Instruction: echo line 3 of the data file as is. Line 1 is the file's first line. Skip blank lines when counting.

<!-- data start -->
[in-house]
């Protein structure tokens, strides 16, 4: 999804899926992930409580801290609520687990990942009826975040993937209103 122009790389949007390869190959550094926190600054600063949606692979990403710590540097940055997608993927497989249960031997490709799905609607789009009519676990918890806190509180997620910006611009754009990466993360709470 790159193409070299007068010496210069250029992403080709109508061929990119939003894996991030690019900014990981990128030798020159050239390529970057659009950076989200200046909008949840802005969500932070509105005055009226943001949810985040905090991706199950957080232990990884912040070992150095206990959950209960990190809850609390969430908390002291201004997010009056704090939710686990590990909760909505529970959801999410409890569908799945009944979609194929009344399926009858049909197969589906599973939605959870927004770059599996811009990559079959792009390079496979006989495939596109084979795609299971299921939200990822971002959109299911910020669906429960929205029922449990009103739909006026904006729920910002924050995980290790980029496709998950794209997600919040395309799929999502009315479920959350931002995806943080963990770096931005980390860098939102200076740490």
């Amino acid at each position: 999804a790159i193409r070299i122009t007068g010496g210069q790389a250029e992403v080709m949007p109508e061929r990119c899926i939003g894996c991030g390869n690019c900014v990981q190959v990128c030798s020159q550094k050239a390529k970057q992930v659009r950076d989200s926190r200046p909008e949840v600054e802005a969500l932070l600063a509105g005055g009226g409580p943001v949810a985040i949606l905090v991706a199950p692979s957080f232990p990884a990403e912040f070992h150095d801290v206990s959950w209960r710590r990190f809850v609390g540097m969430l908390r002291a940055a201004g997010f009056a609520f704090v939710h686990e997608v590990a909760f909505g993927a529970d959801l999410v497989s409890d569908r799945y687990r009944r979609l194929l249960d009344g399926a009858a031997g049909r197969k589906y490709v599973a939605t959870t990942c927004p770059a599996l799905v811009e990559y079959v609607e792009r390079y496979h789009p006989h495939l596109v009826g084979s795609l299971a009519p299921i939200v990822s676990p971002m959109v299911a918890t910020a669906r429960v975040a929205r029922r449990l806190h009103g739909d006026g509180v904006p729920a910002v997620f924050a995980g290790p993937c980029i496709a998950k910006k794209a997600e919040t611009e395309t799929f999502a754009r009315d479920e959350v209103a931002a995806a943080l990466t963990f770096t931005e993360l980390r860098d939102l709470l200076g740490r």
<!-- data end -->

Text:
């Amino acid at each position: 999804a790159i193409r070299i122009t007068g010496g210069q790389a250029e992403v080709m949007p109508e061929r990119c899926i939003g894996c991030g390869n690019c900014v990981q190959v990128c030798s020159q550094k050239a390529k970057q992930v659009r950076d989200s926190r200046p909008e949840v600054e802005a969500l932070l600063a509105g005055g009226g409580p943001v949810a985040i949606l905090v991706a199950p692979s957080f232990p990884a990403e912040f070992h150095d801290v206990s959950w209960r710590r990190f809850v609390g540097m969430l908390r002291a940055a201004g997010f009056a609520f704090v939710h686990e997608v590990a909760f909505g993927a529970d959801l999410v497989s409890d569908r799945y687990r009944r979609l194929l249960d009344g399926a009858a031997g049909r197969k589906y490709v599973a939605t959870t990942c927004p770059a599996l799905v811009e990559y079959v609607e792009r390079y496979h789009p006989h495939l596109v009826g084979s795609l299971a009519p299921i939200v990822s676990p971002m959109v299911a918890t910020a669906r429960v975040a929205r029922r449990l806190h009103g739909d006026g509180v904006p729920a910002v997620f924050a995980g290790p993937c980029i496709a998950k910006k794209a997600e919040t611009e395309t799929f999502a754009r009315d479920e959350v209103a931002a995806a943080l990466t963990f770096t931005e993360l980390r860098d939102l709470l200076g740490r």